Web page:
All of this brings me to Kyle Vogt. Who is Kyle Vogt, you may ask? Well, Kyle is a guy I met in San Francisco recently who just sold his startup, Cruise, to GM for over $1Bil in cash and shares.
Cruise was the sixth fastest startup of all time to reach the fabled “Unicorn” status. A Unicorn is a startup with a $1B+ valuation pre-initial public offering. Cruise hit that status in under three years. Amazingly, Kyle sold Cruise mid-pivot. In fact, this was key to his successful outcome with GM. They saw the direction of his pivot and they liked it. Meanwhile his runway saw him generating enough momentum and IP behind his earlier concept to justify a meaty and convincing, valuation.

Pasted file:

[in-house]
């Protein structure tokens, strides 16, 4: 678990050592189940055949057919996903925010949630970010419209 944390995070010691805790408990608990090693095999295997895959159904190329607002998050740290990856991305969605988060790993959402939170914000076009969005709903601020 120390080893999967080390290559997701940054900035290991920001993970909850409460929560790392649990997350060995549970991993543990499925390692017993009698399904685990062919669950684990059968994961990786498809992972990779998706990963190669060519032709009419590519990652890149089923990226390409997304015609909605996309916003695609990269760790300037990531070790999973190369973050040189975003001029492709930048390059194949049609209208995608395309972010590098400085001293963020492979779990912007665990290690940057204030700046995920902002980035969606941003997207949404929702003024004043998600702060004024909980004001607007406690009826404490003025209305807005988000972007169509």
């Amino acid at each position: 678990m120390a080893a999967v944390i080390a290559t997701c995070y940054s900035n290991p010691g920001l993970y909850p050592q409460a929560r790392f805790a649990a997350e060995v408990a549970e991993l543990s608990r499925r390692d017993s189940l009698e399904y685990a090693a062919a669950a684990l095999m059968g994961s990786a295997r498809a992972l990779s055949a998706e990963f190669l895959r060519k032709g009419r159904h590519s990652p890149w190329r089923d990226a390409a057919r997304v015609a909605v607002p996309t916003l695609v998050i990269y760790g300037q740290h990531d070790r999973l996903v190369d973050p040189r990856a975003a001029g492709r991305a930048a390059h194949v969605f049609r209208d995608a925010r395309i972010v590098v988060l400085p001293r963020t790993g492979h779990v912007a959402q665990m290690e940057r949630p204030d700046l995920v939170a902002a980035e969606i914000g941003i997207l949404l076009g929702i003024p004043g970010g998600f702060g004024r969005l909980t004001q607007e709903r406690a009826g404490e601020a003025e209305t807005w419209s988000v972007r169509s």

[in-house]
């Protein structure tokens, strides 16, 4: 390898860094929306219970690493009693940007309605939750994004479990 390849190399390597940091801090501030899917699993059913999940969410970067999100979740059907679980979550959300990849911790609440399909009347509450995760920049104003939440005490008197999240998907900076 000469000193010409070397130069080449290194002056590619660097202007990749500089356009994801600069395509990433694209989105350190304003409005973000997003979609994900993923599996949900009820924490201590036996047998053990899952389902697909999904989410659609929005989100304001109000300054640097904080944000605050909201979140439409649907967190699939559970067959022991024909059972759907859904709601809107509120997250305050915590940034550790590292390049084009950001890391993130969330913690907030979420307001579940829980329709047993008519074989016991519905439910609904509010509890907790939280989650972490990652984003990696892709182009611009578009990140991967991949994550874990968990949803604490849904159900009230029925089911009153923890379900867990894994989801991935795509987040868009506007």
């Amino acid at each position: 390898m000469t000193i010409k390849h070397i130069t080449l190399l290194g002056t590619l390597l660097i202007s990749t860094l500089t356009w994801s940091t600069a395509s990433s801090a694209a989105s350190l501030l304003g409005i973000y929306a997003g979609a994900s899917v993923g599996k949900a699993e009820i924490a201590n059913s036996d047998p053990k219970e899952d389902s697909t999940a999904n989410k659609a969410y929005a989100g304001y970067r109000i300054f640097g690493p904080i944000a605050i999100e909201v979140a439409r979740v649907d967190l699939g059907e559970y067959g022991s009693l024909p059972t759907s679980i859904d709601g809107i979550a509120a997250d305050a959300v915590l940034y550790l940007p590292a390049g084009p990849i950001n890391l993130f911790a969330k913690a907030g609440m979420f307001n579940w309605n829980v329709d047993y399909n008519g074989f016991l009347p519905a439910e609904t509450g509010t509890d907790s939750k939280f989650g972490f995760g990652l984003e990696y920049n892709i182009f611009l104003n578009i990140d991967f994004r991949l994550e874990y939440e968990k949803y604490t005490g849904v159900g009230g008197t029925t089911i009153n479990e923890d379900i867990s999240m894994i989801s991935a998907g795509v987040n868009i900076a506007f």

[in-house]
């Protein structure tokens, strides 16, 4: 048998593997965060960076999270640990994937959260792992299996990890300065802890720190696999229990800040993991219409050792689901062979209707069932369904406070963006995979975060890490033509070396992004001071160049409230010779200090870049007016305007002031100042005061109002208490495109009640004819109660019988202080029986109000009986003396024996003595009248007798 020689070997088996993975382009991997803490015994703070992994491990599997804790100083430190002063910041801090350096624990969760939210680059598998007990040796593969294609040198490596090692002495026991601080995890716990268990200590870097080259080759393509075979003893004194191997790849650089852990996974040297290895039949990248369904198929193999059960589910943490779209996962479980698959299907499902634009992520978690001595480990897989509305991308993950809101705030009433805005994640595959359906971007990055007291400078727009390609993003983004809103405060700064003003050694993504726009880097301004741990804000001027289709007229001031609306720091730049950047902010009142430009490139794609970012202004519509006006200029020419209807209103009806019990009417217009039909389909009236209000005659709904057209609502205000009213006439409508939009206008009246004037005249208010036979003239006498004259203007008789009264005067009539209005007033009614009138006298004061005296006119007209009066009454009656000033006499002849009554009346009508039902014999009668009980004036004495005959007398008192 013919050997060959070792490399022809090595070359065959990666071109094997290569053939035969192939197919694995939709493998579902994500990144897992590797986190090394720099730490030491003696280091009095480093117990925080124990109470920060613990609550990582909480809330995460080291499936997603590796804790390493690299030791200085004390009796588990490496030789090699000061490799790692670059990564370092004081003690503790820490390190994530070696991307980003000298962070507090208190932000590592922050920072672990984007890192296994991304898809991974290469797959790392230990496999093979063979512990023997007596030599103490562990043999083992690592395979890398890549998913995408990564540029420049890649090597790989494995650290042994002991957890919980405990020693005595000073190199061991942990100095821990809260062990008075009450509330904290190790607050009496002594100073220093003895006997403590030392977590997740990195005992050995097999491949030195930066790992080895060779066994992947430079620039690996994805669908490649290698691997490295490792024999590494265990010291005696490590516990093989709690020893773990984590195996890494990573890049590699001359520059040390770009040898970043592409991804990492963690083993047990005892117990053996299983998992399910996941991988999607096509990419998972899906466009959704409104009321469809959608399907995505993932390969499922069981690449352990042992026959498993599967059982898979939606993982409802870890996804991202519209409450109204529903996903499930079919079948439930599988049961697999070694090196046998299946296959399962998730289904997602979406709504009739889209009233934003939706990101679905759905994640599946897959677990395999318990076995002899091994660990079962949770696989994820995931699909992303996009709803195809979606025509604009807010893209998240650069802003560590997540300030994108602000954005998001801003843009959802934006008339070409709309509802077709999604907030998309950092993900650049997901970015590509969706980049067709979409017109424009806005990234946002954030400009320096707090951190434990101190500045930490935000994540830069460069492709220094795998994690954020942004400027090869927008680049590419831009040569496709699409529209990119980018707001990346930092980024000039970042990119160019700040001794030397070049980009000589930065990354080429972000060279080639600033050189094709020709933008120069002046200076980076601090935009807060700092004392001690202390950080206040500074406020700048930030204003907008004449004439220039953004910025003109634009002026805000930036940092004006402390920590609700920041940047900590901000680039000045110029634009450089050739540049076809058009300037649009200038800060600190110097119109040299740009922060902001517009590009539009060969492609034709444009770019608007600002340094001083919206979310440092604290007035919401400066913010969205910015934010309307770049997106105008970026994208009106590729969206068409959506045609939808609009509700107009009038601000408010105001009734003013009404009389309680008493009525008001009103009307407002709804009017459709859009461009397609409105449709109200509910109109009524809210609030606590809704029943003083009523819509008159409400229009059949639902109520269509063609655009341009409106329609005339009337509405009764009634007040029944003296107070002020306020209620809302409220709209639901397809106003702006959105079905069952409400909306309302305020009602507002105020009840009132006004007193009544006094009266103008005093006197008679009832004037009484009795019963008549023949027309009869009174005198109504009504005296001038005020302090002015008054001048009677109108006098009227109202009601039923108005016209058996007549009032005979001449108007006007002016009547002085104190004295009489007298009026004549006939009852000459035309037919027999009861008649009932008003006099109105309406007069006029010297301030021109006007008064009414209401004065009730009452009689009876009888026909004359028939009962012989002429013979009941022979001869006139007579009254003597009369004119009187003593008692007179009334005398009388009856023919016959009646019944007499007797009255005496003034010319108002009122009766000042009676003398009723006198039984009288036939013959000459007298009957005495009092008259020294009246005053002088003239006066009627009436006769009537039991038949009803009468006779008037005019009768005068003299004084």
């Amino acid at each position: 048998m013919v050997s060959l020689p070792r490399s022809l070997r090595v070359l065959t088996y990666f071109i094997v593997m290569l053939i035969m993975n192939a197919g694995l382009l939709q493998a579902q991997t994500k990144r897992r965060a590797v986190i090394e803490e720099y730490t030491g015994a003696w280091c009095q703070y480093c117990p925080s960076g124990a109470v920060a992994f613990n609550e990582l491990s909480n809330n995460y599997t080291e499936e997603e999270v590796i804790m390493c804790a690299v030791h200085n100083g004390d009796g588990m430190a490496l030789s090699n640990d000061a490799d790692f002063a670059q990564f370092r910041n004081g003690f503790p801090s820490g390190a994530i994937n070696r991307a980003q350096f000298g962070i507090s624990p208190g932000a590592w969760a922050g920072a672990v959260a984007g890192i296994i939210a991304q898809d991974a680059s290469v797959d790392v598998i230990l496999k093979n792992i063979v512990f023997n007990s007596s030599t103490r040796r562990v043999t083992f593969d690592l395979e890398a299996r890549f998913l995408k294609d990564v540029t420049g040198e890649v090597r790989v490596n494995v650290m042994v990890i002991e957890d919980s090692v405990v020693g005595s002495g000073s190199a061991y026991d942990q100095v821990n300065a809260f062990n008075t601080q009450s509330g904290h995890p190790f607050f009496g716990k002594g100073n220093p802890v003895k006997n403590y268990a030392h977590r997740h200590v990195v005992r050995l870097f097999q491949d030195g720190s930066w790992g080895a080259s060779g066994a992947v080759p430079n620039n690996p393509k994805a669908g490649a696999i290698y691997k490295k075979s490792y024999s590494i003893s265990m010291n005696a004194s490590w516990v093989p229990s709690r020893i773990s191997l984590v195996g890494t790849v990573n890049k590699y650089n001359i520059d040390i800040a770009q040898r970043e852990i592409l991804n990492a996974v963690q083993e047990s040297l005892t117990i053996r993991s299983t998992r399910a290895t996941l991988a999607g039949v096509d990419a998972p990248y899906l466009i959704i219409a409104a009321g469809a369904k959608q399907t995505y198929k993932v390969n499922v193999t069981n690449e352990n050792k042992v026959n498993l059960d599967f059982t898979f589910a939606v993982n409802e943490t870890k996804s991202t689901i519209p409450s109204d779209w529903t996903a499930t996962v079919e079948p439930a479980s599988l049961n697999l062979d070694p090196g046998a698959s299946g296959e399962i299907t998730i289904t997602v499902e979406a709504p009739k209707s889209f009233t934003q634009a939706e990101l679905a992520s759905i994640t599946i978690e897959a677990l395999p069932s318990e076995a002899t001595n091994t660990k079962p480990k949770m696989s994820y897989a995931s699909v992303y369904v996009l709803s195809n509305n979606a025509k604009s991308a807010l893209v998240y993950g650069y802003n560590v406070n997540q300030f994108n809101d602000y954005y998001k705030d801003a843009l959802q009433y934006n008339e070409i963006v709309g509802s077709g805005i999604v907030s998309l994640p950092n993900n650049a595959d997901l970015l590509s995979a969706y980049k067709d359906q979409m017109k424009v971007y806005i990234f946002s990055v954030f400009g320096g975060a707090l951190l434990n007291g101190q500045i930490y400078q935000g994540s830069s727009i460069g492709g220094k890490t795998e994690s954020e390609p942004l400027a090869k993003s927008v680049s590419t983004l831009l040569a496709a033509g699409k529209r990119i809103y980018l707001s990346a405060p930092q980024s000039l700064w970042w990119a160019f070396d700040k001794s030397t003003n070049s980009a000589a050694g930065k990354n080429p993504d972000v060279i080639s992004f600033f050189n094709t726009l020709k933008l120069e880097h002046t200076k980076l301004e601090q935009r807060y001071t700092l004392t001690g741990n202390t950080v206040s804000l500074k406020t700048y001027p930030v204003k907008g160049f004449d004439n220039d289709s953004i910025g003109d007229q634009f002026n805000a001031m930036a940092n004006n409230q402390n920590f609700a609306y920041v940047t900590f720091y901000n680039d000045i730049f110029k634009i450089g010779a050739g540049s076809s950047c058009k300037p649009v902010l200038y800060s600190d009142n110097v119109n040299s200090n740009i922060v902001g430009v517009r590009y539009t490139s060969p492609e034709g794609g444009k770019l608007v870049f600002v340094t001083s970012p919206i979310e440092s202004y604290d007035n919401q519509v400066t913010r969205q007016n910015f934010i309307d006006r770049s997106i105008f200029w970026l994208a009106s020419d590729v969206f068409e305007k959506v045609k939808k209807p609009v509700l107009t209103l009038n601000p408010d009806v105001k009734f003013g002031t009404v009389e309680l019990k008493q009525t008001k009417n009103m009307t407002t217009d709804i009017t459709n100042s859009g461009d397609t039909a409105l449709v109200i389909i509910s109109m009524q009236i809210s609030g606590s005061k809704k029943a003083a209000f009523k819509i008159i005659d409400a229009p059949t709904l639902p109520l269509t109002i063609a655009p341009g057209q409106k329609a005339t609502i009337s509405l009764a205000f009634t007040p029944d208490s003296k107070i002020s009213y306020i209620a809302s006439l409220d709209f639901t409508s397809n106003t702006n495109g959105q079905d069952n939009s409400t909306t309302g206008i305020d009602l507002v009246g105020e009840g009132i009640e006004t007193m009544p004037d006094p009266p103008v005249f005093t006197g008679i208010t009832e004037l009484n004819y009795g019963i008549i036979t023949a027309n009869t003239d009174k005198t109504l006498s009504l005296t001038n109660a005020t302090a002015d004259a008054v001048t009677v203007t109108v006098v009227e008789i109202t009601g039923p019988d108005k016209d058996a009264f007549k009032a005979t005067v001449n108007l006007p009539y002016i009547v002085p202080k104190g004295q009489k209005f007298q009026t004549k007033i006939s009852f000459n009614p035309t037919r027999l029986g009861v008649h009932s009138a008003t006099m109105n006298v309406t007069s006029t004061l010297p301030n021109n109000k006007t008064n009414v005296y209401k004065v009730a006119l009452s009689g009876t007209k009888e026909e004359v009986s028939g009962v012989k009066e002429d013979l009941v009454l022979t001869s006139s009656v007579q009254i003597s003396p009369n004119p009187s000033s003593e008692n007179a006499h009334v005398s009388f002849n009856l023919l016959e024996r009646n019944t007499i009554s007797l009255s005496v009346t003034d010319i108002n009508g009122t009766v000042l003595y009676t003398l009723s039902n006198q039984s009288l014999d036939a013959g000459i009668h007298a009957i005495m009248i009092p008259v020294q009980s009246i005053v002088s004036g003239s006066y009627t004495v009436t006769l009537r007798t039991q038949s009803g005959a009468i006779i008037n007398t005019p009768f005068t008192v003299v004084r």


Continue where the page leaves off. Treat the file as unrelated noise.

In a lot of ways Kyle was lucky though. And I say lucky, in that he’s lucky he is who he is. He’s a great engineer, a great strategist, really passionate and a great startup technician. (He also wears funny t-shirts, but that’s another story). So Kyle’s lucky that he has all the right startup skills. Like Elon Musk, there’s a few people who are going to succeed no matter what – they were born with the right ingredients to achieve startup success.
For a lot of people though, this isn’t the case. They may not be lucky in that same way, but they might also have some of the attributes, and they might also have that one, single indefinable thing called grit.
Grit is something that I look for when I invest in startups. I think it’s a critical x-factor in startup success. Without grit, you won’t stick, and if you don’t stick, you probably won’t succeed.